If any of you read No. 7 in my Top 10 PR Rants of 2011, you’ll know that I’m struggling with the relevance of Google+ to PR folks. However, with the news this week that membership on Google+ is growing at an impressive rate, I’m stepping up my Google+ coverage in PR News. On that end, we’re working on a story for the Jan. 9 issue that looks at specific Google+ brand pages, with insights and best practices from page administrators. For the 10,000-foot view, I spoke with Jonathan Kopp, partner & global director at Ketchum Digital, who says that while Google+ is still nascent, it has moved into the position of a best practice. And why shouldn’t it be a best practice? “If brand is syndicating across platforms, adding one more to the mix is not onerous,” says Kopp. “If you’d be doubling your social media resources, that would be one thing. But adding one platform is a no-brainer.”
While the numbers of people are still small compared to Facebook, Kopp says the upsides are obvious and the cost of entry minimal. Just what are a few upsides? Search relevance and rank, for one; and two, the linkages created across properties and profiles through Google+ makes it a frictionless platform. “It greases the skids for distribution,” says Kopp. But it’s still too early to tell how prominent a platform Google+ will become. However, you’ll be able to get additional insights at our Digital PR Summit on Feb. 16 in San Francisco, where PepsiCo’s Joshua Nafman will fill you in on their Google+ effort, complete with tips on building your own Google+ community. Perhaps after Joshua’s presentation, I’ll be sold on Google+.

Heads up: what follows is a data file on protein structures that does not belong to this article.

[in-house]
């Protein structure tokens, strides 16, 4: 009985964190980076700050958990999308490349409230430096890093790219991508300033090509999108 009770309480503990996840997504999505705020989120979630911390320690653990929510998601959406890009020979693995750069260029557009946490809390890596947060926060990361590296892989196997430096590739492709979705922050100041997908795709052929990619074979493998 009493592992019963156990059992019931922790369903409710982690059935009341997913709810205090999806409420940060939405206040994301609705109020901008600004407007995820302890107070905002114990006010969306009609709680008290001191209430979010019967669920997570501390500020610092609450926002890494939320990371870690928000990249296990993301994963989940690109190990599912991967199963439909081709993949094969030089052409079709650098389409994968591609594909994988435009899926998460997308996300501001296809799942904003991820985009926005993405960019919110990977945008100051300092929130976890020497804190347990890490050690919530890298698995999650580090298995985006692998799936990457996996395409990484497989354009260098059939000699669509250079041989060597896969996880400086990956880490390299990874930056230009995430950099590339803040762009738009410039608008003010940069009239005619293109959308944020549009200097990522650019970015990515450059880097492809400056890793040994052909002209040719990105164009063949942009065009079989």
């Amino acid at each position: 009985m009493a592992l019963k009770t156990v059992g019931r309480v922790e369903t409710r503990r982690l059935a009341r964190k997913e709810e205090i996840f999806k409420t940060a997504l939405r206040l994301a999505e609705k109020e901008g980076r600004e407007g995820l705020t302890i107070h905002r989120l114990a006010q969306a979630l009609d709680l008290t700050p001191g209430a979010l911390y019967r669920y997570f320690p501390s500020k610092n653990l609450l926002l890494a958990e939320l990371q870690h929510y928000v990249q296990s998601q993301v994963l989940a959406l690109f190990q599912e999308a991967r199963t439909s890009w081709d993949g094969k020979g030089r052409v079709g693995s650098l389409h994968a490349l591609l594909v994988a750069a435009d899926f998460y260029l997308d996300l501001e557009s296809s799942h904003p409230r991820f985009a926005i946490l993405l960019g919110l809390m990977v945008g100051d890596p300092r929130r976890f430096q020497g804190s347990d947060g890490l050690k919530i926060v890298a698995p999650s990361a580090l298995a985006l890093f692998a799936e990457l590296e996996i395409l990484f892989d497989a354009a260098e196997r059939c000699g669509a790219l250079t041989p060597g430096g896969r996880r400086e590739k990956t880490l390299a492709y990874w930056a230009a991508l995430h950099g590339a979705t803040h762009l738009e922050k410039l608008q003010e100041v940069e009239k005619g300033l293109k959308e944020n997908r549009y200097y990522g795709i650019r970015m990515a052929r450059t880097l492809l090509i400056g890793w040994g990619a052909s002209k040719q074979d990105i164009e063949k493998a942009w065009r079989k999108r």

–Scott Van Camp
They say one is the loneliest number, and in some ways I subscribe to this notion. We live in a society where you often feel bad for just having one thing going for you, for just offering one service or for (imagine the horror) vacationing alone. For the media,the end of year sirens lure journalists to come up with outrageous Top Top 10 Lists (rarely Top 1 Lists) and the self-help gurus implore you to declare your New Year’s Resolutions in the plural sense. What’s so wrong with coming up with ONE THING you plan to master, one product you plan to sell, one person you plan to befriend this year? I thought about this over the weekend when I stumbled upon The Pickle Guys on the Lower East Side of Manhattan. These guys have been selling nothing but pickles and pickled products for nearly a century: sour pickles, tomatilloes, pickled tomatoes, by the gallon, half gallon or whatever is your fancy. So unique was the concept to me and my friends that we took photos of ourselves eating pickles amid the backdrop of the pickle guy serving other customers. We spent $20 on pickles that might have tasted just as good and cost half as much from the A&P, but it didn’t matter. As we made our way to other parts of Manhattan we started noticing other one-trick ponies, like Just Bulbs, The Sock Man and Cartridge World. These are retailers really niching the niche – focusing on one thing and doing it well. As we seek to build out our social networks, adding more friends on Facebook, more circles on Google+, more followers on Twitter, it behooves us to remember that focusing on one thing/one business goal/one product/one new year’s resolution can be a delicious pursuit too.
On Twitter: dianeschwartz